Material components aren't consumed by spells unless the spell says they are, so that component doesn't really make it a gamble. ...Unless perchance one of the possible results is that the component disappears. What do you think of a material component of coinage worth exactly 0.25 of a gold piece, which the spell consumes (reminiscent of quarters in a vending machine), and one possible result being that the caster loses 25gp worth of coins (or all of it if they don't have that much) and gets an hourglass/gets some other object they don't want that is worth 25gp/rolls again, ignoring a duplicate result? Knowlessman (talk) 14:43, 27 May 2017 (UTC)
There you go, now it says it. For some reason I thought that if an M had a gp value attached to it, it was understood to be consumed, so now I know.
I'm not sure what to think of your idea. Marasmusine (talk) 15:06, 27 May 2017 (UTC)
Chromatic Orb is a good example of a priced material component that isn't consumed; I think Identify might be the same way. Also, me either, really; I do think there should be some obvious, maybe even consistent, discouragement to spam-casting it (especially if it is given the ritual tag as somebody brought up), and that giving it a priced, consumed material component is a good way to discourage it, but I also think a lower limit, maybe even just 25gp (which is pretty cheapish by level 5), might be better; admittedly that's not that much less than 50gp, but, well, I think it kinda feels cheaper somehow, and as mentioned, is reminiscent (...okay, maybe only to American players) of the cost of vending machines, arcade games, etc (upon Googling it, slot machines don't go that low; maybe a gold piece, which the spell consumes, and a fancy lever costing 50gp, which it doesn't? ...Eh, okay, bit of a reach there). If you want to balance out the magic items it can give, you can always put one or two strictly- or contextually-negative instant effects, like in the Wild Magic Surge table (thinking of the "You and each creature in 30 ft get piercing vulnerability" and "Each creature within x ft of your takes 1d8 necrotic and you regain that many hitpoints" results). Knowlessman (talk) 21:58, 27 May 2017 (UTC)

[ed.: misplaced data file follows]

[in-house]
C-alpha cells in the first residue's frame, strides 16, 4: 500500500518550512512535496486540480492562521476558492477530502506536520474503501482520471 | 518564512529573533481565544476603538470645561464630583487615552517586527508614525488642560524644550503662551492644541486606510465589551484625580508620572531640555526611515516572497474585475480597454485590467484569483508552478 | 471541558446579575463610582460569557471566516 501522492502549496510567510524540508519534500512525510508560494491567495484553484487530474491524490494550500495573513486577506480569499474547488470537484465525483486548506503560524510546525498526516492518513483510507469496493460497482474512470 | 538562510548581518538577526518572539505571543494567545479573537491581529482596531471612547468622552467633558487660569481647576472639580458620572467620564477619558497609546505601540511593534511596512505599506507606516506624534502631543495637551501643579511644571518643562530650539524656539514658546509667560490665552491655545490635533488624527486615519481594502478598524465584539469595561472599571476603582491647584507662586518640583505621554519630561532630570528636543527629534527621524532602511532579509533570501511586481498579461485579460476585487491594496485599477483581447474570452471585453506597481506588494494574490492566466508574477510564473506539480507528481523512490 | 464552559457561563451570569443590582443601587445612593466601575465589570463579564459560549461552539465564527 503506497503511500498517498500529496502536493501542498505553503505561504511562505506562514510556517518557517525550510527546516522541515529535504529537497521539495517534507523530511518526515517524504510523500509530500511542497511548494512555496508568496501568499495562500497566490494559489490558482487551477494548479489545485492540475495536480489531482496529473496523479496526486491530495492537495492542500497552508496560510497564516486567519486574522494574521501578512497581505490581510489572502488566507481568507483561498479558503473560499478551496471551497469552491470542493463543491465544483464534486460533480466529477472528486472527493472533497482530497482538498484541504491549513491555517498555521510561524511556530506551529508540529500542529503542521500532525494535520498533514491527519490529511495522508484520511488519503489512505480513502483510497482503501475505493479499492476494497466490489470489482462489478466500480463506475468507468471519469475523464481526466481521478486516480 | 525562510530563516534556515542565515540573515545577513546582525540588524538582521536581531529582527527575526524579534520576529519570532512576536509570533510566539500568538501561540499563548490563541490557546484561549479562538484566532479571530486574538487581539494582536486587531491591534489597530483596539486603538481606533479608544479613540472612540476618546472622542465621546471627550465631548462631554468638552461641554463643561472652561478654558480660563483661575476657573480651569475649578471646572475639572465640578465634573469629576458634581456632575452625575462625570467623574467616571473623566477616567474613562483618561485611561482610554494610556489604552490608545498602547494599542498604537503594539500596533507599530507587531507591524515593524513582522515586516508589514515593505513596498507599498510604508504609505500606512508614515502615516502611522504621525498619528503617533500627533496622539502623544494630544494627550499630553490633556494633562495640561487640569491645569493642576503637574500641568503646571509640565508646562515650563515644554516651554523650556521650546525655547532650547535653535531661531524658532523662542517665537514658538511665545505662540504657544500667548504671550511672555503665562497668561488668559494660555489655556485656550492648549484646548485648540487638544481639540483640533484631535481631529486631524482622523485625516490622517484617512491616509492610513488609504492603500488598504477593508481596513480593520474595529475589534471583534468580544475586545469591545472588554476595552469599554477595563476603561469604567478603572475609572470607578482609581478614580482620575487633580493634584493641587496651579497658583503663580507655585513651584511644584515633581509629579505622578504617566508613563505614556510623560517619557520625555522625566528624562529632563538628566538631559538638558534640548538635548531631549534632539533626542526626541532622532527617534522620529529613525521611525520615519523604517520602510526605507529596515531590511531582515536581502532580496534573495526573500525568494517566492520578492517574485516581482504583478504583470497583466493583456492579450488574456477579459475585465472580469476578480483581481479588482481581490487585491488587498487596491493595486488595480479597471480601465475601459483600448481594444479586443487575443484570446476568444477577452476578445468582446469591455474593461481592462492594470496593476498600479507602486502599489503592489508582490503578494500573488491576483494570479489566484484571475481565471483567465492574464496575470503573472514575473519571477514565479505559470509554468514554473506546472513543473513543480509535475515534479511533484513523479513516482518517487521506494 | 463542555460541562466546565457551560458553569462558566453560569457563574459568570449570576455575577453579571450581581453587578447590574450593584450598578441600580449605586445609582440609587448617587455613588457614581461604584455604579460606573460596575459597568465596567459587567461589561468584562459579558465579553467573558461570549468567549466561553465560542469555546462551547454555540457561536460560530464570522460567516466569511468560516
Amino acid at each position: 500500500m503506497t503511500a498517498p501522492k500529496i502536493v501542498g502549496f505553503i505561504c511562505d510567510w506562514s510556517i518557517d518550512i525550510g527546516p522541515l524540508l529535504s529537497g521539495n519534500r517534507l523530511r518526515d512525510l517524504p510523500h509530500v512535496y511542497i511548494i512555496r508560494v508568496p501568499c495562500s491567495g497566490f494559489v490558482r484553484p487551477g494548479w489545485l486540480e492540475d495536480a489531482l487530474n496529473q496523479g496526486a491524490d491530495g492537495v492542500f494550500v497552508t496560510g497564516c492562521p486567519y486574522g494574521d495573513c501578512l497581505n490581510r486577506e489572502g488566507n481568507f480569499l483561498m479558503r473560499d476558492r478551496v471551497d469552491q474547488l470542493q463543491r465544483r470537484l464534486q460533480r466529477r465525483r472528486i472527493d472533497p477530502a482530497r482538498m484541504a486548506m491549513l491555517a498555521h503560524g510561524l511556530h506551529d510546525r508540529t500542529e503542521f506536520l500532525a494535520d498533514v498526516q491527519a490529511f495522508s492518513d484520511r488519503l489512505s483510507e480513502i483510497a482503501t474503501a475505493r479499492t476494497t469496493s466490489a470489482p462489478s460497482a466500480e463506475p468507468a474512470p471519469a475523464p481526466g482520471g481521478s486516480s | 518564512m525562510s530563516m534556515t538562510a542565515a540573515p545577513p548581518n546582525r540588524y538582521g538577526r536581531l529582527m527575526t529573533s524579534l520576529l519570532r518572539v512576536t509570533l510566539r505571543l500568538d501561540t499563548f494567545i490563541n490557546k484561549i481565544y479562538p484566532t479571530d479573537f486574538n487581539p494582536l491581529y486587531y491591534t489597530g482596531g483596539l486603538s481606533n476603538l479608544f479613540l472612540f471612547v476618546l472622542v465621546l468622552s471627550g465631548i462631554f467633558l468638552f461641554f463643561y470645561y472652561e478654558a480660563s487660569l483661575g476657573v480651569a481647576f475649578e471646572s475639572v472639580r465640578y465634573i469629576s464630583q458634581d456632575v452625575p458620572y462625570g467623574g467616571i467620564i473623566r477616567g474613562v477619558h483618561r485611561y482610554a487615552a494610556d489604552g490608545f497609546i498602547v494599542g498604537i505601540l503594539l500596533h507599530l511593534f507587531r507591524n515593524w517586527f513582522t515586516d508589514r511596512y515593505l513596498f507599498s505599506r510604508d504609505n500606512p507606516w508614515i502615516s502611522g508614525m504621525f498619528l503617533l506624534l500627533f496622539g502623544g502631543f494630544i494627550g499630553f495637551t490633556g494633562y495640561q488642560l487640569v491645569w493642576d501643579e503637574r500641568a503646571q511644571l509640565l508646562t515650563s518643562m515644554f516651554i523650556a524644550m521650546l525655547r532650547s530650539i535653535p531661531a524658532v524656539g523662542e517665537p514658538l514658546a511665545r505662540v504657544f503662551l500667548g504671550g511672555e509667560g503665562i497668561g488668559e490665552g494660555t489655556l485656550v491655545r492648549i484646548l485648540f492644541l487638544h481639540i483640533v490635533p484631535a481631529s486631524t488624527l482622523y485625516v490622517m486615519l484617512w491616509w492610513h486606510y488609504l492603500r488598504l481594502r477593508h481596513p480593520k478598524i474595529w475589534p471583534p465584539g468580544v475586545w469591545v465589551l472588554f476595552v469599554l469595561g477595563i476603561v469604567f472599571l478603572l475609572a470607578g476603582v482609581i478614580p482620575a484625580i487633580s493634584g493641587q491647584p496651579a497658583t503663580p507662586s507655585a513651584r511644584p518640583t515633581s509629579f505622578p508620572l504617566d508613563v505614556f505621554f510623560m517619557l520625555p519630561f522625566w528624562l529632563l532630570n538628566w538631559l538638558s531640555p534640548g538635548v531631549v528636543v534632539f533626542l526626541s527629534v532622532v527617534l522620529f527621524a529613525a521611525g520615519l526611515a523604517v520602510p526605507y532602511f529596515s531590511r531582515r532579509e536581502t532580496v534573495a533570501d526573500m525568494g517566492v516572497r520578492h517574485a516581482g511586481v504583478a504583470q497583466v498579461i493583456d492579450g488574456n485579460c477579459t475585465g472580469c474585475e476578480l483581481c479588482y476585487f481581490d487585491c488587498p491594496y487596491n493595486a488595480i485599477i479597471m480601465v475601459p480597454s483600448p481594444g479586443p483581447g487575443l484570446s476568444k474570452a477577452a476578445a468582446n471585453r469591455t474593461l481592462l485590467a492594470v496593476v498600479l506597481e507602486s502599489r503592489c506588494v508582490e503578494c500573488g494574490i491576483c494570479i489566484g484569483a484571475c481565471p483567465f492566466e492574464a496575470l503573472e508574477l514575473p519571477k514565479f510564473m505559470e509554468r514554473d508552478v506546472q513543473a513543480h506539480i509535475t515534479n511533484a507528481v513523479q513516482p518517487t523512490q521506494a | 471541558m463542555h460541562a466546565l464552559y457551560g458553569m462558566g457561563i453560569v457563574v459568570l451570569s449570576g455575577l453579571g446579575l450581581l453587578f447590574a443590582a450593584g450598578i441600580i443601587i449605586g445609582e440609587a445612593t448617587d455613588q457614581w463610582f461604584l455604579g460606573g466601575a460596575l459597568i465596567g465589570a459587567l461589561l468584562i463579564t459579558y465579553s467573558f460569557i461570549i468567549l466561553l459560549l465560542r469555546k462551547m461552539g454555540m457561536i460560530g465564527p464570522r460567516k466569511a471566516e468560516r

I also agreed that the items should not be rechargeable magic items. They should be a one time used. Additionally, if the item is magical, once used it goes back to wherever it came from after a minute or so, to make sure that it does not get abused. As a DM, I suggest that the DM rolls what pops up from this. Furthermore, as a third level spell, having 100 possible items is too much. Make it 12, and use a D12 to determine what it is; with the 12 being that the spell backfires and nothing pops up. As a way to increase the spell, when used with a higher spell slot, there is an additional possible item included into the mix. The dice used will be two D10s, if the number surpasses the possible items (i.e. if the spell was cast as a 6th level spell, with 15 possible items and the number rolled was a 16) the DM rolls again until the number is within the parameters. When the spell is used as a 9th level spell, on a Nat 20 or 19, a magic item appears and remains with the user. This limitation makes sure that lower level PCs don't get rare items too fast, and makes permanent magic items at level 17+ not that powerful when compared to other items that the PC may have already have in their own possession. -Enrique, 1/19/19

I reverted your edits since the table still stated that it's a d100 roll, "wierd" items are undefined, and changing it to 5 minutes concentration for a 1 minute item didn't make sense. --Green Dragon (talk) 09:07, 21 January 2019 (MST)